Quincy's first name was never revealed during the series. However, in one episode, one of his business cards was briefly seen and read "Dr. R. Quincy."
Marc Scott Taylor was originally hired as a technical advisor but became a semi-regular cast member because he could operate electron microscopes and other complex instruments. It was more cost effective to give him a recurring bit-part than to train the actors to operate the equipment convincingly. His role was greatly expanded in an episode in which "Sam" had been poisoned and "Mark" helped Dr. Quincy save his life. He eventually provided a couple of scripts for the show and by season seven had become a co-producer.
Anita Gillette, who played Quincy's wife Dr. Emily Hanover in the final season, also played his first wife who died of a brain tumor.
The regulations of the day prevented the producers from showing Quincy's autopsies on screen. (These regulations have now been lifted and the corpses can be seen on screen in CSI: Crime Scene Investigation (2000), CSI: Miami (2002) and CSI: NY (2004).) The viewer had to rely on Quincy's description of what was going on.
Jack Klugman was part-owner of a horse named Jaklin Klugman, which finished third in the 1980 Kentucky Derby. The horse was named Jaklin by accident (it was a colt), and there is a picture of him hanging in Quincy's houseboat in some of the show's later shows.
The character of Quincy was based on the real-life Los Angeles County Medical Examiner Dr Thomas Noguchi, who became famous for his often controversial conclusions. He performed autopsies on many stars including Marilyn Monroe, Natalie Wood and John Belushi. In true Quincy-style, he raised doubts about the official account of Robert F. Kennedy's assassination by showing that Sirhan Sirhan could not have fired the fatal shot. He also acted as a technical advisor on the show. The show's concept was adapted from the Canadian series Wojeck (1966).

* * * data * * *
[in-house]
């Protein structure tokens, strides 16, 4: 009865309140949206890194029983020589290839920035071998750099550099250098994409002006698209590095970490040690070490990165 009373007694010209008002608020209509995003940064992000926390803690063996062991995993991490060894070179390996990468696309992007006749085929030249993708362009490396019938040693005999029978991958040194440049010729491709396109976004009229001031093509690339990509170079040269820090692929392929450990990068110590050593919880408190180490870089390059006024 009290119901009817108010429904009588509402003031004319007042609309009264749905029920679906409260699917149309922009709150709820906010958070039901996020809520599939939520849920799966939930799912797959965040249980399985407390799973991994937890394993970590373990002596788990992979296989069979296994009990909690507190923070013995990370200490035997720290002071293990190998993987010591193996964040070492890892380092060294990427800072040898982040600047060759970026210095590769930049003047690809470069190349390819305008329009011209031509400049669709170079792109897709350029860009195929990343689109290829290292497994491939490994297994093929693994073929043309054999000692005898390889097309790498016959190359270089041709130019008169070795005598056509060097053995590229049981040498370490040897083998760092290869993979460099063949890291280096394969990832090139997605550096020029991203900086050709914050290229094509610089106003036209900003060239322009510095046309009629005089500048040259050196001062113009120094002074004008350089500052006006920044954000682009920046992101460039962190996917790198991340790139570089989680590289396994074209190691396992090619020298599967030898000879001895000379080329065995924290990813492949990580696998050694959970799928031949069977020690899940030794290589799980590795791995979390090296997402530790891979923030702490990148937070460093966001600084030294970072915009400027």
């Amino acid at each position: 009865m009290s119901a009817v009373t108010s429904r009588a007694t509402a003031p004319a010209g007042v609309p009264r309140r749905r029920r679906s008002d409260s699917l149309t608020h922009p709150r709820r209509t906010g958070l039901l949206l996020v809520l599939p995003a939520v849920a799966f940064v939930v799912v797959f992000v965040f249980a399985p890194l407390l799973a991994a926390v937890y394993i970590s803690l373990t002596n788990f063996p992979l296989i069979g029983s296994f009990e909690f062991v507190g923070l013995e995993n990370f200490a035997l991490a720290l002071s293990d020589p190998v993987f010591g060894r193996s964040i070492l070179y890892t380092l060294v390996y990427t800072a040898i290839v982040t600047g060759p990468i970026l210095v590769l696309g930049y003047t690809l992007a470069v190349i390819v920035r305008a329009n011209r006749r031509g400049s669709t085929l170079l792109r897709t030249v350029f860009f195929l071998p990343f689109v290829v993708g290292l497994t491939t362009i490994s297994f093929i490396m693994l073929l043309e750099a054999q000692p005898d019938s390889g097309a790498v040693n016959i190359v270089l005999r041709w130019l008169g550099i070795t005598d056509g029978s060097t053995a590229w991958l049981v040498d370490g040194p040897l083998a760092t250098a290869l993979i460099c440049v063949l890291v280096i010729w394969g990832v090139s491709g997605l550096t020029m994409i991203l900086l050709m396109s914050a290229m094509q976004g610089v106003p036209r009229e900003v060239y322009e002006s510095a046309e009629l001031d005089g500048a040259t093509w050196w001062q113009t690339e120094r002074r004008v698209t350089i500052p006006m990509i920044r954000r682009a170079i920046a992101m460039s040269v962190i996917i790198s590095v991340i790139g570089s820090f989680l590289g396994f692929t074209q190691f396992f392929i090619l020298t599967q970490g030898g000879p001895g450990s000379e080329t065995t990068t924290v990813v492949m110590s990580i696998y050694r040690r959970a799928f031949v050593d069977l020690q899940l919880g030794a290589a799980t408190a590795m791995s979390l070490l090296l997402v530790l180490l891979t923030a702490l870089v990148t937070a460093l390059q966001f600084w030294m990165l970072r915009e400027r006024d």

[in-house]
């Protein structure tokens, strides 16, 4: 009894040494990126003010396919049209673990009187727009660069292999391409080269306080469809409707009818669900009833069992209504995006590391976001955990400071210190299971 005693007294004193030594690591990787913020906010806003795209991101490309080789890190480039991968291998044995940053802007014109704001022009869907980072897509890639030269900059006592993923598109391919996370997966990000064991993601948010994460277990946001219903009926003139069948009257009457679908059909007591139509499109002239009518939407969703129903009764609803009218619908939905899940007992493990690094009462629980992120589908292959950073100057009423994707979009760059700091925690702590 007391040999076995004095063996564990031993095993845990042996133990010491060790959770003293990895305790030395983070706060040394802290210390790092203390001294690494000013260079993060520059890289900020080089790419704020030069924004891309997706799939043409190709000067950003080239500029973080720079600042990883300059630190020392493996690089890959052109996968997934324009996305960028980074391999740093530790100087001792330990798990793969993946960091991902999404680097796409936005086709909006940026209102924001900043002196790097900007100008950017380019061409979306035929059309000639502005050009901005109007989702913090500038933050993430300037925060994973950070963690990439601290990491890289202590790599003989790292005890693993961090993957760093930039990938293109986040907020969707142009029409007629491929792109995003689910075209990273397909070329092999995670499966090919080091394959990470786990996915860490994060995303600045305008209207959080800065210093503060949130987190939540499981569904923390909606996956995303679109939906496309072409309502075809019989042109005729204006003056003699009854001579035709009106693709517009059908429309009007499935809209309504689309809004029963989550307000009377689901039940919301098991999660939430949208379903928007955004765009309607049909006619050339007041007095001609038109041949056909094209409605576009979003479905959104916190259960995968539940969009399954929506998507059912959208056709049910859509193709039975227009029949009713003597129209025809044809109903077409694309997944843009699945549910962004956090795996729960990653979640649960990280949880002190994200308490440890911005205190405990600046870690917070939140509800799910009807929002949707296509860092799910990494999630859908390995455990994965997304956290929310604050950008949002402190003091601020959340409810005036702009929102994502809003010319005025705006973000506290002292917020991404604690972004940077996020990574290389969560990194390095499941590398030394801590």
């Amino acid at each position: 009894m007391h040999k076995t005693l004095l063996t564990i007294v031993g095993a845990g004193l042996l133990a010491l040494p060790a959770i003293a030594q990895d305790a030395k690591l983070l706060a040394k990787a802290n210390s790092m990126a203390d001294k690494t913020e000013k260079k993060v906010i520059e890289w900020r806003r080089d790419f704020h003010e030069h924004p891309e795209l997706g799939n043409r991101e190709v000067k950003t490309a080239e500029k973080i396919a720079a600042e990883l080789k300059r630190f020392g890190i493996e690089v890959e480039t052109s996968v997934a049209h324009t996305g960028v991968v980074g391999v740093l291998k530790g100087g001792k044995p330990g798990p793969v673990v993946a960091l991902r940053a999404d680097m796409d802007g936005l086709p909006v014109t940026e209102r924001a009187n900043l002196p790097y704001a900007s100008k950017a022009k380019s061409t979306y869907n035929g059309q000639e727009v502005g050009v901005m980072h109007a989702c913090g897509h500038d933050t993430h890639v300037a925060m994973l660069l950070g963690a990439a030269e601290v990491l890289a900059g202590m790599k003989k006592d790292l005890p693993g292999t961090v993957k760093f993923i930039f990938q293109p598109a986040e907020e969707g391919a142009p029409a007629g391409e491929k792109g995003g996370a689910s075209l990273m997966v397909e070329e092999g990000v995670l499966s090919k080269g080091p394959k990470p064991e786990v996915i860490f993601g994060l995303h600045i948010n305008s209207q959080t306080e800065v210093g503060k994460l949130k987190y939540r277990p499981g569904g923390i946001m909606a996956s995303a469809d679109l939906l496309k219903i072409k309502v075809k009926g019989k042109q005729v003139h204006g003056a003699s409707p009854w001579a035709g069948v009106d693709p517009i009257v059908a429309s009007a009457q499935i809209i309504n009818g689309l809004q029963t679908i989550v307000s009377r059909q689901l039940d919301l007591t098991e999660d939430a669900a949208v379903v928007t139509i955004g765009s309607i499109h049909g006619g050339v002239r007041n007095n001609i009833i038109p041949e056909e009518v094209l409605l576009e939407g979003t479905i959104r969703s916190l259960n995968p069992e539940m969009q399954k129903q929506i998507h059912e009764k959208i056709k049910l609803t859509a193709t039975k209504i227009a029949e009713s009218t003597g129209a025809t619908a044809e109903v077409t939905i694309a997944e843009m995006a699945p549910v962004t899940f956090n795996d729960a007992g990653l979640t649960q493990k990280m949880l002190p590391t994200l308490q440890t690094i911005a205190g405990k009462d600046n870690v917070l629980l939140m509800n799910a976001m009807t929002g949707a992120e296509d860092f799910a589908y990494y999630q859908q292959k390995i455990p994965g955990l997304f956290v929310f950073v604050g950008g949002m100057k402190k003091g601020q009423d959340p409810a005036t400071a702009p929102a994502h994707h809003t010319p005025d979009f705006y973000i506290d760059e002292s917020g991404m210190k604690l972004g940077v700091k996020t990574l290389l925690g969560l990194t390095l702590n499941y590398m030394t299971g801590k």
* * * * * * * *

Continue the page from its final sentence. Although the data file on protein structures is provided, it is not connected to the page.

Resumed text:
It originally debuted during the final season of The NBC Sunday Mystery Movie. When the show did well in the ratings NBC decided to upgrade it to a weekly series, especially since it looked like The Sunday Mystery Movie would be canceled. Its place in the rotation was assumed by the new show Lanigan's Rabbi (1976), which was canceled with the others at the end of the 1976-77 season. Quincy and Columbo (1971) were the only elements of that series to be spun off on their own.
Hospital scenes were shot on the set of the Rampart Hospital from Emergency! (1972)
Show's title mentioned in a comedy routine about a drinking father, on Eddie Murphy's 1983 comedy album "Comedian" .
A total of 148 episodes were made. Jack Klugman appeared in 147. In the episode Quincy M.E.: Has Anybody Here Seen Quincy? (1977) (season 2, episode 7), Dr. Asten (John S. Ragin) talks to Quincy twice on the phone, but Quincy's voice is not heard and he is not seen on screen. The reason Klugman did not take part in the episode is because he disliked the script written by Michael Sloan and Glen A. Larson for the episode; a body brought into the morgue turns out to still be alive. Klugman thought it laughable that a medical examiner of Quincy's fastidiousness would fail to notice it.
Quincy was broadcast as 90-minute telefilms as part of the NBC Sunday Mystery Movie rotation in the fall of 1976, alongside Columbo (1971), McCloud and McMillan (formerly McMillan & Wife (1971)). The series proved popular enough that after four episodes of Quincy, M.E. had aired during the 1976-1977 season in the extended format, Quincy was spun off into its own weekly one-hour series without a typical 60-minute pilot. Instead, a two-hour episode kicked off a thirteen-episode shortened run of the series, which concluded the 1976-1977 season, while the Mystery Movie format was discontinued in the spring of 1977.
The "Next Stop Nowhere" episode where Quincy decried the murderous effect Punk Rock music has on teens, has been lambasted by critics for being hilariously out of touch, and also for advocating censorship. The episode has been compared to Refer Madness in its campiness. Critics complained that the Quincy writers were acting like The Sex Pistols were causing youths to leap off the Sears Tower; or listening to a Blondie or Police album would cause them to pummel eachother to death. The episode spews out false statistics about links between punk music and both suicide and murder; and is actually a dangerous pro-censorship propaganda piece.